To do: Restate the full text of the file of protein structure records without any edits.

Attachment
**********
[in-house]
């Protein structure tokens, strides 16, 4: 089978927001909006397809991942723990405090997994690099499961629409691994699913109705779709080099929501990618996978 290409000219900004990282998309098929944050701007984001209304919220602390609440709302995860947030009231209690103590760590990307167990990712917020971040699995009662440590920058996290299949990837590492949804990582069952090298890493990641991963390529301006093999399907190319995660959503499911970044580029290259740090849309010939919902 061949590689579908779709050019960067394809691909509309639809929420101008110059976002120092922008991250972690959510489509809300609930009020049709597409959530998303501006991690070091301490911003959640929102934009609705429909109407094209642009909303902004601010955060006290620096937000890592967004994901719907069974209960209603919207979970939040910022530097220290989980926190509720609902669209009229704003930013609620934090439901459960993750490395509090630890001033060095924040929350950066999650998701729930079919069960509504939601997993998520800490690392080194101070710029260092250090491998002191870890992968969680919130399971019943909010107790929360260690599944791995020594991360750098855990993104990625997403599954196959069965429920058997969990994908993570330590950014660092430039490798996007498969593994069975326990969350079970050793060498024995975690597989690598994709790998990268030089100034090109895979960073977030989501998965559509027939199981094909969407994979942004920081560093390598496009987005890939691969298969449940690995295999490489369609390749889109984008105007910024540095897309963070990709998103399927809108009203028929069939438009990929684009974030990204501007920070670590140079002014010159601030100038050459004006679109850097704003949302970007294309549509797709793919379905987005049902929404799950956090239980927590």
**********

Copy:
[in-house]
């Protein structure tokens, strides 16, 4: 089978927001909006397809991942723990405090997994690099499961629409691994699913109705779709080099929501990618996978 290409000219900004990282998309098929944050701007984001209304919220602390609440709302995860947030009231209690103590760590990307167990990712917020971040699995009662440590920058996290299949990837590492949804990582069952090298890493990641991963390529301006093999399907190319995660959503499911970044580029290259740090849309010939919902 061949590689579908779709050019960067394809691909509309639809929420101008110059976002120092922008991250972690959510489509809300609930009020049709597409959530998303501006991690070091301490911003959640929102934009609705429909109407094209642009909303902004601010955060006290620096937000890592967004994901719907069974209960209603919207979970939040910022530097220290989980926190509720609902669209009229704003930013609620934090439901459960993750490395509090630890001033060095924040929350950066999650998701729930079919069960509504939601997993998520800490690392080194101070710029260092250090491998002191870890992968969680919130399971019943909010107790929360260690599944791995020594991360750098855990993104990625997403599954196959069965429920058997969990994908993570330590950014660092430039490798996007498969593994069975326990969350079970050793060498024995975690597989690598994709790998990268030089100034090109895979960073977030989501998965559509027939199981094909969407994979942004920081560093390598496009987005890939691969298969449940690995295999490489369609390749889109984008105007910024540095897309963070990709998103399927809108009203028929069939438009990929684009974030990204501007920070670590140079002014010159601030100038050459004006679109850097704003949302970007294309549509797709793919379905987005049902929404799950956090239980927590």